How to Handle Certain Problems When You Have Shared Parenting

Shared parenting can be ideal for the children. After all, in nearly all cases, the children want to spend as much time as they can with both Divorce Lawyer in Richmondtheir parents. However, not having sole custody poses certain challenges as well, some of which relate to differing lifestyles and parenting techniques. If you are having a problem that you don’t know how to handle regarding shared parenting, a divorce lawyer can help. The following is some general advice for handling a few issues that may arise.

Readjustment and Decompression
When a child has been with one parent and then changes households, a period of readjustment is often necessary. This is particularly true if the parenting techniques or lifestyle are significantly different between households. A child who has been in a relatively unstructured environment, for instance, may have difficulty readjusting at first to being with a more structured parent. The child may, in fact, have appreciated the freedom he or she felt in the other household, and resent the return to structure.

An attorney might suggest that if the child acts out or misbehaves while readjusting, you simply provide him or her some space for a few hours, preferably in the child’s bedroom. It is important, though, that you make it clear you are not punishing the child.

If You See Problems With the Other Parent’s Handling of the Children
If is very common for divorced parents to disagree on how to raise children. Such matters as rewards, punishment, homework and play schedules, etc. can be matters of a great deal of contention. Family courts are not interested in hearing about minor complaints you may have about the other parent. However, if you feel that the health or well-being of the children is potentially at issue, you should keep a log of any incidents you become aware of. This will provide the court with evidence of the problem in case action becomes necessary.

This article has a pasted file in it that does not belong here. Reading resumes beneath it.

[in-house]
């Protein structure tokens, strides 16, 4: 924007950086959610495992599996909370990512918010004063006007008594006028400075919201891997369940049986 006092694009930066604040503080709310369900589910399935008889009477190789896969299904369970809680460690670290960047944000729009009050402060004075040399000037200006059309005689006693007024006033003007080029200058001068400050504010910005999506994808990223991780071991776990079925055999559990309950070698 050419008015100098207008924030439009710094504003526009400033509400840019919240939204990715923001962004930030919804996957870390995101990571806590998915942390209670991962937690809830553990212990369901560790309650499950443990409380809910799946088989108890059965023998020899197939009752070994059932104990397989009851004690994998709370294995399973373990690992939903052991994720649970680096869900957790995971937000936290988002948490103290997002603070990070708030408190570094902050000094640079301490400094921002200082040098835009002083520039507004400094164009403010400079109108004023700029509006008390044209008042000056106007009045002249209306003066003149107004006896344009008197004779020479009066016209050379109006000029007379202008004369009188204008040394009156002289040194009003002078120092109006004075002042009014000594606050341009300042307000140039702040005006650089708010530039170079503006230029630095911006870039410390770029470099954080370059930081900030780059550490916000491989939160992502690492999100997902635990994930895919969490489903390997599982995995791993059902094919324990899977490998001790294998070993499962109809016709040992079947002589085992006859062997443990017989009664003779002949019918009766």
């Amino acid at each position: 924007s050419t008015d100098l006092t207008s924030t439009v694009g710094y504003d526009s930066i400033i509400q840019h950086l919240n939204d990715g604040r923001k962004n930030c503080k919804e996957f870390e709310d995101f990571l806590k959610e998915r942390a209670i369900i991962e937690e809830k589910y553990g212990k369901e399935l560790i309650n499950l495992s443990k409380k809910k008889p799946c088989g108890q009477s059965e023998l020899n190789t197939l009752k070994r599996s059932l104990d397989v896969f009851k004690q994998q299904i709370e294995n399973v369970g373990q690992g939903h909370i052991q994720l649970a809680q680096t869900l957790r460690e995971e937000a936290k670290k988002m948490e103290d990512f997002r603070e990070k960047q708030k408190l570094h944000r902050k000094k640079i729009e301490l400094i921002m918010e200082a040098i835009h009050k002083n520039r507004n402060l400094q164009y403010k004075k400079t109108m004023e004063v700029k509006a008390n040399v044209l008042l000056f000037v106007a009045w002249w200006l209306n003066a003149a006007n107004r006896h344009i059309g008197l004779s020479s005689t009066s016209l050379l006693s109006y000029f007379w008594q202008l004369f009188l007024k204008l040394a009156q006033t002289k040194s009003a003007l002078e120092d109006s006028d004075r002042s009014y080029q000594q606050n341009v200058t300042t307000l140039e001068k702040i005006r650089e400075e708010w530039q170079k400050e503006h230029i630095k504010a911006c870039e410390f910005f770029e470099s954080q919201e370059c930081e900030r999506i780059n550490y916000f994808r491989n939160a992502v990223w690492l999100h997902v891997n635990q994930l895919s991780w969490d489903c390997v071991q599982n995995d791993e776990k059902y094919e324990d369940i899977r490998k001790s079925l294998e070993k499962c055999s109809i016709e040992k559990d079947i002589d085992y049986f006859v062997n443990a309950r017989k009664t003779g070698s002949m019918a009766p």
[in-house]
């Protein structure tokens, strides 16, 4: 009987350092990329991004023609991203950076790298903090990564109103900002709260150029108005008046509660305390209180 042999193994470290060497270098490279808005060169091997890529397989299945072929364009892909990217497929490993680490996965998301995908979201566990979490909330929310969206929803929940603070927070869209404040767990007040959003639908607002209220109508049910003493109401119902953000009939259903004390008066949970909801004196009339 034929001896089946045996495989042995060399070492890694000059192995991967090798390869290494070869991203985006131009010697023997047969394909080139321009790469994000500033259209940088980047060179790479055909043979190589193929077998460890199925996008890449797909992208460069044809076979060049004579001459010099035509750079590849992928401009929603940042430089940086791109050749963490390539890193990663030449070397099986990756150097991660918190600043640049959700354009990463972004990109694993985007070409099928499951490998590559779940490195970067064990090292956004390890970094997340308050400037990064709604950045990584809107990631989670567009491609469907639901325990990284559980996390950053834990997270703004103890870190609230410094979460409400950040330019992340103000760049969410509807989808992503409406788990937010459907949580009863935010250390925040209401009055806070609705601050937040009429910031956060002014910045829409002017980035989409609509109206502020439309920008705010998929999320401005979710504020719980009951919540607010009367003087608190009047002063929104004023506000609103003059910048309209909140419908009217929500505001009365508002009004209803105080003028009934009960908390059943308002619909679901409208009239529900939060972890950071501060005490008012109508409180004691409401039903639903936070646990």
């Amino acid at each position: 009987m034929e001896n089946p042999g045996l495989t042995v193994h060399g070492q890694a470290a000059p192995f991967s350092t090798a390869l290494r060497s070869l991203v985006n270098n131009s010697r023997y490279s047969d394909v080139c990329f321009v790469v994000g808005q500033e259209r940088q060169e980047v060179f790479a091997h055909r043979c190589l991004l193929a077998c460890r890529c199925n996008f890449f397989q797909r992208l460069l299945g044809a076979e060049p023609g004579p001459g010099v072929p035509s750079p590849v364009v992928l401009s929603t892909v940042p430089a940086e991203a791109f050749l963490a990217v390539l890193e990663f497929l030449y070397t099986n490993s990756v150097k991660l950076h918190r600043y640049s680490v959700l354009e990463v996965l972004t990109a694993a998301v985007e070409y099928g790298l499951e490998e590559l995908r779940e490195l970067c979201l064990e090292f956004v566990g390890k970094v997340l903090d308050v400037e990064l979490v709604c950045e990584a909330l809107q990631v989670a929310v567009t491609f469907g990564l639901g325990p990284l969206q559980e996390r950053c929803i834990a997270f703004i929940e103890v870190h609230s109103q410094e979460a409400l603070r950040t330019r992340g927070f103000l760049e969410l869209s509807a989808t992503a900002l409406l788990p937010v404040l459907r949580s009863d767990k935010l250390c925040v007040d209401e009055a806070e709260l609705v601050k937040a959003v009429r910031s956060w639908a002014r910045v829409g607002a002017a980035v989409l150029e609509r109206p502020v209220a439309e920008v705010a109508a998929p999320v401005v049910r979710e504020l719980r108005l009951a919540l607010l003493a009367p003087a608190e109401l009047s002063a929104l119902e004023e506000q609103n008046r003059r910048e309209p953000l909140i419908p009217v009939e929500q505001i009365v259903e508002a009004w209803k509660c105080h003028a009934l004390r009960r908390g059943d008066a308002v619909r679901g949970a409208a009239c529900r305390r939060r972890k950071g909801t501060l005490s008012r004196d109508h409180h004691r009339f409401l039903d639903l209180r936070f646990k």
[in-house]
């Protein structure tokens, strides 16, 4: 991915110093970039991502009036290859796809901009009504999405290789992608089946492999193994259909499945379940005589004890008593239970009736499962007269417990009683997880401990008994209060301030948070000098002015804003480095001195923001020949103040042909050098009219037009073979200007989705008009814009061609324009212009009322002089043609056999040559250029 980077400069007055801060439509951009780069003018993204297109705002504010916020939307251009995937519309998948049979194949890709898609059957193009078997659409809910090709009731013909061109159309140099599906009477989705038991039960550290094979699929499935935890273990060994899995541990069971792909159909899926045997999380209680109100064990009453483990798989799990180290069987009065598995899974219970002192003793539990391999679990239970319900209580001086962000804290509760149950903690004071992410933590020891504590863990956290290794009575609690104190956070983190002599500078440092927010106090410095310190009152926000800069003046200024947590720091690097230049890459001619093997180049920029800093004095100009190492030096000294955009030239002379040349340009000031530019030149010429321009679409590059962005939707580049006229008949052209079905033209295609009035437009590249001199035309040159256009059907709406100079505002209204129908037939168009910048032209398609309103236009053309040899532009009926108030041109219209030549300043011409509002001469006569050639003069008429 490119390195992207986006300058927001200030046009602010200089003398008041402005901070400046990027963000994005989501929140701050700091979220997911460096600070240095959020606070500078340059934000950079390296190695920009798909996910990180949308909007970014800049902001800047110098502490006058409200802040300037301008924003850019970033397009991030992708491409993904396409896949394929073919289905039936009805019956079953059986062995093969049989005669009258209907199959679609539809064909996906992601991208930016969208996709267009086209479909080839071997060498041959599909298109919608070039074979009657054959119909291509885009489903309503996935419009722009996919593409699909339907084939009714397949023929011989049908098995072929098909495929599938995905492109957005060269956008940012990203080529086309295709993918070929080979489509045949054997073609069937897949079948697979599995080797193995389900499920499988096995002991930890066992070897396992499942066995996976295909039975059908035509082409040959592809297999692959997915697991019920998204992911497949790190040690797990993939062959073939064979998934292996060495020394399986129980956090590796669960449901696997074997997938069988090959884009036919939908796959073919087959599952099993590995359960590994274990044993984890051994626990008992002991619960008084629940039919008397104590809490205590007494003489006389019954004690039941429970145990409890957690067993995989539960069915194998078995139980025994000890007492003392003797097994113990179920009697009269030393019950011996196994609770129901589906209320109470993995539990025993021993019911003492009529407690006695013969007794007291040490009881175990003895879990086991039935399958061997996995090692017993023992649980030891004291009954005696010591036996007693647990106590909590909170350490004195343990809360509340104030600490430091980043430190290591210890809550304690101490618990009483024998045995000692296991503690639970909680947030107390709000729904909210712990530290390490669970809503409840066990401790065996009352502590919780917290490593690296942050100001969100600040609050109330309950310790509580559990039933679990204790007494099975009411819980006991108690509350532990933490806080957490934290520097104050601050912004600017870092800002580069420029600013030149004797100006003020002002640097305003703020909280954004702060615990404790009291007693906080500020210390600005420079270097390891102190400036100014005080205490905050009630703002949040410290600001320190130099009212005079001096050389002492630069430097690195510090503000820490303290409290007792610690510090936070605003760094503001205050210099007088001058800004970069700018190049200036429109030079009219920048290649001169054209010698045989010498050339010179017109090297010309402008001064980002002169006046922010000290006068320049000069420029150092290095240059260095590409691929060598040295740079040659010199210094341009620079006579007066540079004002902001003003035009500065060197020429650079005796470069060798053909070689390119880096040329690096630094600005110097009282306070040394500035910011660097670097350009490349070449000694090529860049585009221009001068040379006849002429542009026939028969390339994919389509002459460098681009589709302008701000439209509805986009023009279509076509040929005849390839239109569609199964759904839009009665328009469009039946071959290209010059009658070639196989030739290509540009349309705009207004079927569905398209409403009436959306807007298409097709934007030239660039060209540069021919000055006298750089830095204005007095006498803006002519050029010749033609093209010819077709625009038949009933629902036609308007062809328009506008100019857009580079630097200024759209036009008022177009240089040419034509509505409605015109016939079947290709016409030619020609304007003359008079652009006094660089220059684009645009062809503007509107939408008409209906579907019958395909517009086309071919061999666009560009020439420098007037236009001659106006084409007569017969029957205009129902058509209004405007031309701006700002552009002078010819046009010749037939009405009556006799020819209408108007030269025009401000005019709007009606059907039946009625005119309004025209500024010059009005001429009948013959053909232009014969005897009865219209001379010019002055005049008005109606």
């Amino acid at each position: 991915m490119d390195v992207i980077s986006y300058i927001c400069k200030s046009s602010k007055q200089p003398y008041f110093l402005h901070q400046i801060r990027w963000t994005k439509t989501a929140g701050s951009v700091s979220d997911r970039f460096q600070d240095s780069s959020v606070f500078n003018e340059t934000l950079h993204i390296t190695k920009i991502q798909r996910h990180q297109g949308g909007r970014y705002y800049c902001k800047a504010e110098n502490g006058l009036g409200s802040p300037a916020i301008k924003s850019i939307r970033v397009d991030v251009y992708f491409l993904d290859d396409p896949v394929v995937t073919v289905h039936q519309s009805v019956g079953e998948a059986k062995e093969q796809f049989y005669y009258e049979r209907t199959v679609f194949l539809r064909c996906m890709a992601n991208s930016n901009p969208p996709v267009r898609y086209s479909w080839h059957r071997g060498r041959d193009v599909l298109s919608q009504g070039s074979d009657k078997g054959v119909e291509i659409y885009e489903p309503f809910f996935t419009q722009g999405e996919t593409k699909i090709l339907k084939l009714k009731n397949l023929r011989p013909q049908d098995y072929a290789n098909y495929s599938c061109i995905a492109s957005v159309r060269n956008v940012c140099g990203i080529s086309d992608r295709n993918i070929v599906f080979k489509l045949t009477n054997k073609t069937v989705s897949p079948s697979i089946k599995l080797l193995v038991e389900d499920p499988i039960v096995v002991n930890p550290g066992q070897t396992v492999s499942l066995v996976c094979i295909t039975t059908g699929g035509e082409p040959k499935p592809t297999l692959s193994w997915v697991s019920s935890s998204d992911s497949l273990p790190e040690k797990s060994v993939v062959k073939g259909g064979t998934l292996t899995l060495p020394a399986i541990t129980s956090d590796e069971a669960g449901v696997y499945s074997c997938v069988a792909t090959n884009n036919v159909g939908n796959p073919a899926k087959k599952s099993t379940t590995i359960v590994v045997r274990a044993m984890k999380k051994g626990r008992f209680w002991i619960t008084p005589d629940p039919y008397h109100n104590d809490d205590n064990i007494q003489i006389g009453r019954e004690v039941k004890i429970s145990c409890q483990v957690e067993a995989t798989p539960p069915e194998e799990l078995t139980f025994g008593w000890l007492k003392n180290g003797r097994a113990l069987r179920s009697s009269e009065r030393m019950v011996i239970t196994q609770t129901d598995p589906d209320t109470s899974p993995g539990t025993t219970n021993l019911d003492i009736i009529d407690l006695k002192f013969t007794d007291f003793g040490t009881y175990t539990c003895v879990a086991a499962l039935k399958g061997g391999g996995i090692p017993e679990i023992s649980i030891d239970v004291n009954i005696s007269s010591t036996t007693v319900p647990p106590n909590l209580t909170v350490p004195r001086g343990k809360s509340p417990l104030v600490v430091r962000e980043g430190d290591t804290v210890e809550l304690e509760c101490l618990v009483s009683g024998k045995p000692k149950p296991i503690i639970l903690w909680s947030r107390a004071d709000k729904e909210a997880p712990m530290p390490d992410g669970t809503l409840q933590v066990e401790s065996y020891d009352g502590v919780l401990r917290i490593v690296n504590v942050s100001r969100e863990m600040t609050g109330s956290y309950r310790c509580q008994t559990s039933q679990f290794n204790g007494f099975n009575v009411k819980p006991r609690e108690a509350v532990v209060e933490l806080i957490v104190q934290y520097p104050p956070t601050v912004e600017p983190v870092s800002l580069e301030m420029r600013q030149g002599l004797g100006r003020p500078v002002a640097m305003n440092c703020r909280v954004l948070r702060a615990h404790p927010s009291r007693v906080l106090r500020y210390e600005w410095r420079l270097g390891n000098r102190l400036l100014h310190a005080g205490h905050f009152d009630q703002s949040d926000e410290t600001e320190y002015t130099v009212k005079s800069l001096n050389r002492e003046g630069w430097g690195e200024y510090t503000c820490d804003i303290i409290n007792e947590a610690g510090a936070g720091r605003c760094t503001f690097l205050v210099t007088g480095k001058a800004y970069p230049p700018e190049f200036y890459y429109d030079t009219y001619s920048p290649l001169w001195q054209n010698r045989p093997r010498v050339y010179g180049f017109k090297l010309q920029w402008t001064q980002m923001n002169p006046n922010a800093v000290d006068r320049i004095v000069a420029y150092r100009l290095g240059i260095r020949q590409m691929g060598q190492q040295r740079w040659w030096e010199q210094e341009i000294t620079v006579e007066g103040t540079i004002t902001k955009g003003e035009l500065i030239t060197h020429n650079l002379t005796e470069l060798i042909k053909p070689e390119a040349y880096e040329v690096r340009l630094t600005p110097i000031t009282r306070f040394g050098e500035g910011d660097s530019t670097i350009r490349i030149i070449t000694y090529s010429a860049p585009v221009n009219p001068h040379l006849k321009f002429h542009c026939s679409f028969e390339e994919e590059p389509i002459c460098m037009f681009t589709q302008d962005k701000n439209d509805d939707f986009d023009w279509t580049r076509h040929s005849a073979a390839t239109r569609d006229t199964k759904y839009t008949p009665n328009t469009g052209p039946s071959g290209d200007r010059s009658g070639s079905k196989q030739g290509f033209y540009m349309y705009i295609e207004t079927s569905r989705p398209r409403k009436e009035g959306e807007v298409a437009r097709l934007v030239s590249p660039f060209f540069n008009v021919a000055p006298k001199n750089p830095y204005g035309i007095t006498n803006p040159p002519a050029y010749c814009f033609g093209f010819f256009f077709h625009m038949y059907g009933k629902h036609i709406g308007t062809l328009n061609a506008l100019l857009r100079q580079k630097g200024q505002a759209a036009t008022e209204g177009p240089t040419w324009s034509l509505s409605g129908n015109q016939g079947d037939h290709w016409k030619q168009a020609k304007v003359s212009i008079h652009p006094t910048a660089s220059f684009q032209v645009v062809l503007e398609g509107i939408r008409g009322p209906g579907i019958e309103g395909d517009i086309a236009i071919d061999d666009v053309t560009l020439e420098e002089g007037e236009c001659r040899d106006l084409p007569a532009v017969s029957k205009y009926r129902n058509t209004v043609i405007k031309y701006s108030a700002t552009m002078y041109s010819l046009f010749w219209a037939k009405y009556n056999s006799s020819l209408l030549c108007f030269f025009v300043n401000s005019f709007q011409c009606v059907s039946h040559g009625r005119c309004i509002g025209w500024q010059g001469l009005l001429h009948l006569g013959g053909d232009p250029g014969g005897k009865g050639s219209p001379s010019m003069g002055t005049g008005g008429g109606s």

For instance, let’s say you have reason to believe the other parent drinks when taking care of the children. If your beliefs have some foundation, such as the children report this to you, write it down in the log. Another example of the type of information you will want to log is if the other parent does not restrain the children in seat belts or purchases a bicycle without also buying safety gear.

Get Professional Help
Ultimately, you need to be able to differentiate between minor disagreements regarding child rearing and matters that can place the children at risk. If you are experiencing a problem with shared parenting or have another family law concern, contact an experienced divorce lawyer.